A very simplistic statement has ignited in me a fiery opposition I haven’t felt in a long time. “Addicts are stupid.” Having been collateral damage (in a loose manner of speaking) to others’ multiple forms of addiction, I get the sense that I have a unique perspective that opposes the narrow-minded absolutism. Let me first say that I have an innate repulsion to absolute statements. I’ve always believed that everything should be considered as it’s own case, especially with how much I have experienced within the last year and a half. More importantly, I have also never been a supporter of drugs, mostly because those whom I’ve loved have chosen them over…everything else. However, I surprised myself when I realized that I don’t hate drugs. I hate what they do to certain people. From the angle of freedom (which, of late, has become of huge importance to me), I believe that taking drugs is a personal choice, just like dying your hair or getting tattoos. Who am I to judge, criticize, or scoff at someone for doing something to their own body?
It may seem contradictory of me to say his, since I’ve had multiple loved ones addicted to one thing or another, but it’s really empowering. Just as they have the freedom to do to their bodies whatever they wish, I have the freedom to associate or not with someone. I believe when that person’s choices puts me in danger, then I have a real decision to make. And living through a loved one’s addiction, you feel like you should have an say, that your love should matter, that your love should be what breaks them free. But it doesn’t. Not to an addict. Many times their loved ones, like me, have some sort of causal correlation with their addiction. And that proves that addiction and love are not one and the same, because an addiction isn’t self-grown.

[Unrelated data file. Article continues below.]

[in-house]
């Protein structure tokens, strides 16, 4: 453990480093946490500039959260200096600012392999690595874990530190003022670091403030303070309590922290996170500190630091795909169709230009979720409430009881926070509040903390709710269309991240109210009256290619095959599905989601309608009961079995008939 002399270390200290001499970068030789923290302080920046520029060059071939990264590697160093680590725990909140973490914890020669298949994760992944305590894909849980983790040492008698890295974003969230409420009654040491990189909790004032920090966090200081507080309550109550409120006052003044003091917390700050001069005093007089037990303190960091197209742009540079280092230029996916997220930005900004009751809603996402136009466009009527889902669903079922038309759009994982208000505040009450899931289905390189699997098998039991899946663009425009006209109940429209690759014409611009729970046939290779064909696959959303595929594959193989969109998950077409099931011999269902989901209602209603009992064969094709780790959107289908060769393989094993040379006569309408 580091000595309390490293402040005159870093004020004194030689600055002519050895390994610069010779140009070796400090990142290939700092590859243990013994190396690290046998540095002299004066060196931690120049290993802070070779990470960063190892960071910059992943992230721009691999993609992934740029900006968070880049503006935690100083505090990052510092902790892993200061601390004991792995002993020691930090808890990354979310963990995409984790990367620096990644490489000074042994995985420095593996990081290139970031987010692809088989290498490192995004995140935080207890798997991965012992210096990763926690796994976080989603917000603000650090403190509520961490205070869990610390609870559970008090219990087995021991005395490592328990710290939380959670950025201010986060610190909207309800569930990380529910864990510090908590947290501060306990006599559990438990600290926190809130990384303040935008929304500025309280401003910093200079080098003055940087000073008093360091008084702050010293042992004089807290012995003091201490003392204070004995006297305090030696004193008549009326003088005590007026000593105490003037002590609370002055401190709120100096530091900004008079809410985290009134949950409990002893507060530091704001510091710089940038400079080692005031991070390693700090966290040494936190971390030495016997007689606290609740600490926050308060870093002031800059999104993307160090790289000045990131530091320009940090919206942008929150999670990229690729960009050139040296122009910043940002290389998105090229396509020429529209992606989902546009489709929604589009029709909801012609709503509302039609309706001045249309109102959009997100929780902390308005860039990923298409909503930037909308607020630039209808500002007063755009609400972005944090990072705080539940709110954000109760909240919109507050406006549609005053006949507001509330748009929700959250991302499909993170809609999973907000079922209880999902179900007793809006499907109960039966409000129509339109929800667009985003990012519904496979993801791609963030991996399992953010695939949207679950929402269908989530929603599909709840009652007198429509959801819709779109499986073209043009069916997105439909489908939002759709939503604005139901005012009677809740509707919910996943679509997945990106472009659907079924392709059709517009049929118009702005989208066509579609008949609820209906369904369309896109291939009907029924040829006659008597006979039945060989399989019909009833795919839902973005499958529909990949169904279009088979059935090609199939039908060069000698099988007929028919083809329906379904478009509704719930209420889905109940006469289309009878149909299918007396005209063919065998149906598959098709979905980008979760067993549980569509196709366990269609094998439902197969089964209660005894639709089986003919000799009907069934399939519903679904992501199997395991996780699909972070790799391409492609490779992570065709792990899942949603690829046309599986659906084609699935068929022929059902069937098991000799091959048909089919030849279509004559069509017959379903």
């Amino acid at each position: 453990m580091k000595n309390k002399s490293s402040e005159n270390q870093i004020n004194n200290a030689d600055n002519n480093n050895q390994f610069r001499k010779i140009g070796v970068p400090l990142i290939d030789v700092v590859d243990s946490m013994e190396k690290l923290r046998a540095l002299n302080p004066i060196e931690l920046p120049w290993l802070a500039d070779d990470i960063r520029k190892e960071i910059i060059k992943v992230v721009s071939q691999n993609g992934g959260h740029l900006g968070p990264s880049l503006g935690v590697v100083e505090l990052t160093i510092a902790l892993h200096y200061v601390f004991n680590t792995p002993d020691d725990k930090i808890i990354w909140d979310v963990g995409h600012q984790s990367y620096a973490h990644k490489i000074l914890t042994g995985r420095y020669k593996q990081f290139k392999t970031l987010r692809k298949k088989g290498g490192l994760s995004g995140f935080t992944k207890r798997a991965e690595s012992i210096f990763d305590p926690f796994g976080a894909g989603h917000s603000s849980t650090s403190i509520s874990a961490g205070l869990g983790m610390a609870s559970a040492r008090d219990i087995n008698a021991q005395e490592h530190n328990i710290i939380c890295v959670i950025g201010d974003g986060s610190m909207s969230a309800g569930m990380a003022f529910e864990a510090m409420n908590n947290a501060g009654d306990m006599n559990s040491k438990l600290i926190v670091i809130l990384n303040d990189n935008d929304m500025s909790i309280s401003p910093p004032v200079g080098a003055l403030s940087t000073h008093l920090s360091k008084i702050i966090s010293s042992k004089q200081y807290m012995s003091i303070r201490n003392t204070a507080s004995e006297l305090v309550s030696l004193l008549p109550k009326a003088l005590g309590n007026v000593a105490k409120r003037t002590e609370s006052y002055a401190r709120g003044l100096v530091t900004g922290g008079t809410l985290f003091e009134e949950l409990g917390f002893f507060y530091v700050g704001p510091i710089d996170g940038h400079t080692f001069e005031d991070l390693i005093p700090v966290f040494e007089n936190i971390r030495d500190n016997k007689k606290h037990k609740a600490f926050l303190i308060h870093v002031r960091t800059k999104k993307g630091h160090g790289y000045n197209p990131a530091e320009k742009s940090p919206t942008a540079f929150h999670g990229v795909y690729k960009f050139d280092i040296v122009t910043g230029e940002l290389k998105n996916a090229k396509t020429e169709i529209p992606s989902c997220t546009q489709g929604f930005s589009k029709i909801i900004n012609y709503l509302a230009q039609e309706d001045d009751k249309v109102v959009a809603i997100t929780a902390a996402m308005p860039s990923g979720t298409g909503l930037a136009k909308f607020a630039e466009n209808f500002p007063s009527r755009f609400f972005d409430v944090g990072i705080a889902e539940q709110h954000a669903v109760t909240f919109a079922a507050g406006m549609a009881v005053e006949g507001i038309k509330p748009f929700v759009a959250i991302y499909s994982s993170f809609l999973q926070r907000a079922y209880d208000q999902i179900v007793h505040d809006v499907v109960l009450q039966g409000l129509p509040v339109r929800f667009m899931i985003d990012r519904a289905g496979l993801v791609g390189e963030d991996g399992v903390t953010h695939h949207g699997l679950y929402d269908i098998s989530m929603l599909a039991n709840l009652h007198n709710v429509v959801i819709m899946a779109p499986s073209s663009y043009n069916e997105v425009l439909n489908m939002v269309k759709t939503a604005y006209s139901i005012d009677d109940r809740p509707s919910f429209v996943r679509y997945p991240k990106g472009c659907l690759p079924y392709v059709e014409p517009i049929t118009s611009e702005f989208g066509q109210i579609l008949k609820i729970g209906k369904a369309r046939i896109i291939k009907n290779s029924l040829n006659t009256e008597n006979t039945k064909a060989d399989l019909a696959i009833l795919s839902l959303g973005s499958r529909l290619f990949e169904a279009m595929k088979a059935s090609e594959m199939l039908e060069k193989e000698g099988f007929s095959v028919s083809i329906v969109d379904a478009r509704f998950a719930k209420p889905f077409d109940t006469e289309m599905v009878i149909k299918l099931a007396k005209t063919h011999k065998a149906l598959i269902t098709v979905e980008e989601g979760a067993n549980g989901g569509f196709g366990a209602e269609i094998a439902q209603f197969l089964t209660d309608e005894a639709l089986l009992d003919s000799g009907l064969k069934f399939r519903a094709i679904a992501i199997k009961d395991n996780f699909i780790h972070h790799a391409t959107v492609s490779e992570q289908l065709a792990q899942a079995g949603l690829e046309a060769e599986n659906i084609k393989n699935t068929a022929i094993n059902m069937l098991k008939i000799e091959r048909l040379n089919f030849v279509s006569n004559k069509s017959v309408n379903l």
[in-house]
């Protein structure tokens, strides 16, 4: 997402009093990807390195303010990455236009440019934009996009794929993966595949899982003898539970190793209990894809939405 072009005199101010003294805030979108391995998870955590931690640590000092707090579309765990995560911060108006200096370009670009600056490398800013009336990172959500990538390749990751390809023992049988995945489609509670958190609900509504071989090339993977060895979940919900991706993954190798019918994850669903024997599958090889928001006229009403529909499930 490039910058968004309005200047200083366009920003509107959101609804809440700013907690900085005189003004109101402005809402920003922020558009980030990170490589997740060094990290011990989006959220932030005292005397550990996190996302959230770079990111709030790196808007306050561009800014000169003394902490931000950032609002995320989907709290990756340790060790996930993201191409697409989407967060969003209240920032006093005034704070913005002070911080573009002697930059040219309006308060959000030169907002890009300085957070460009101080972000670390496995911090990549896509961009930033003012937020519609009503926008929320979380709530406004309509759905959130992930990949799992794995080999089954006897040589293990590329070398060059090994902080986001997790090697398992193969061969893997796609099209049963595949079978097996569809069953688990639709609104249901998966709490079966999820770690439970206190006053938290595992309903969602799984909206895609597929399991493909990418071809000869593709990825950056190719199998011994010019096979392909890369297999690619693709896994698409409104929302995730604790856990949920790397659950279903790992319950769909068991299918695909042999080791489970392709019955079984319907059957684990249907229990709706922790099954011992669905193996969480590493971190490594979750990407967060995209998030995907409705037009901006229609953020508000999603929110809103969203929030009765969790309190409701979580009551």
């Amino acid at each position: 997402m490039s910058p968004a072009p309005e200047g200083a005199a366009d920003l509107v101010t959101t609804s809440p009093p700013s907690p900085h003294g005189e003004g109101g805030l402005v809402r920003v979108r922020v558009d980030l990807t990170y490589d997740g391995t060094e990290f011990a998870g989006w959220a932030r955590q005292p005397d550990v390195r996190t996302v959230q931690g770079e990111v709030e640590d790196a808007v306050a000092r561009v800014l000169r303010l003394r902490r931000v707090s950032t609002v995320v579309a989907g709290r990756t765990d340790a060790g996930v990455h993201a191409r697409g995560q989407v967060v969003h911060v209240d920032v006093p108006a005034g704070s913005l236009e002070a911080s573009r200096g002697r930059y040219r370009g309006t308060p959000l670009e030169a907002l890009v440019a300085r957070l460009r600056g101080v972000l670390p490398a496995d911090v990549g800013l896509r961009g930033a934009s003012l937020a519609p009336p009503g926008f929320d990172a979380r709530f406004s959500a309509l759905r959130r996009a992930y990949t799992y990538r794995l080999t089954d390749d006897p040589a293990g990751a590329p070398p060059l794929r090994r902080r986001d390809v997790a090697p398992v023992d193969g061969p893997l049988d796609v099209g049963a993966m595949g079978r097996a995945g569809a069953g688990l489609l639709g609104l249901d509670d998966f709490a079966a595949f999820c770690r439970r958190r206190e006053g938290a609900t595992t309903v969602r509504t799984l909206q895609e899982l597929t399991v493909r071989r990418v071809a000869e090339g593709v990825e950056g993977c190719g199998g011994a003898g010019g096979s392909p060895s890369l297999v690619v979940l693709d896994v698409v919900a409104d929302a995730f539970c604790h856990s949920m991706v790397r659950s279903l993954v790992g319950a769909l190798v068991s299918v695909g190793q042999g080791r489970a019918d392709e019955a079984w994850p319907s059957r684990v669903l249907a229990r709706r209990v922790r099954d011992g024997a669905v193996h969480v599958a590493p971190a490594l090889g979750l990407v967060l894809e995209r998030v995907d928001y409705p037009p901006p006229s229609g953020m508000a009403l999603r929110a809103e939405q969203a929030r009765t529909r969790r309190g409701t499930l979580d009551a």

Let me back up a second. I won’t deny that a person’s initial decision to take a (illegal or OTC) drug can be deemed misguided. I’m saying that based on the assumption that many first time users are pressured by their social circle, turn to drugs as an emotional crutch, or embrace some other form of dependence. Unfortunately, this becomes a habit long enough for their body to crave it and then seemingly not be able to function without it. I would argue that once that moment, the instant that true dependence starts, the addiction is no longer as simple as a personal choice. I won’t claim to know how exactly drugs work in the body, but I have seem a few different cases first hand. From my experience and researching the topic, I believe certain people having chemical imbalances that predispose them to addiction. Moreover, I believe that this plight is more difficult than non-users will ever conceive. It’s no longer a choice. Rather, these humans are having relive their choice, whether they regret it or not, everyday. If anything, this makes them tragic, not stupid.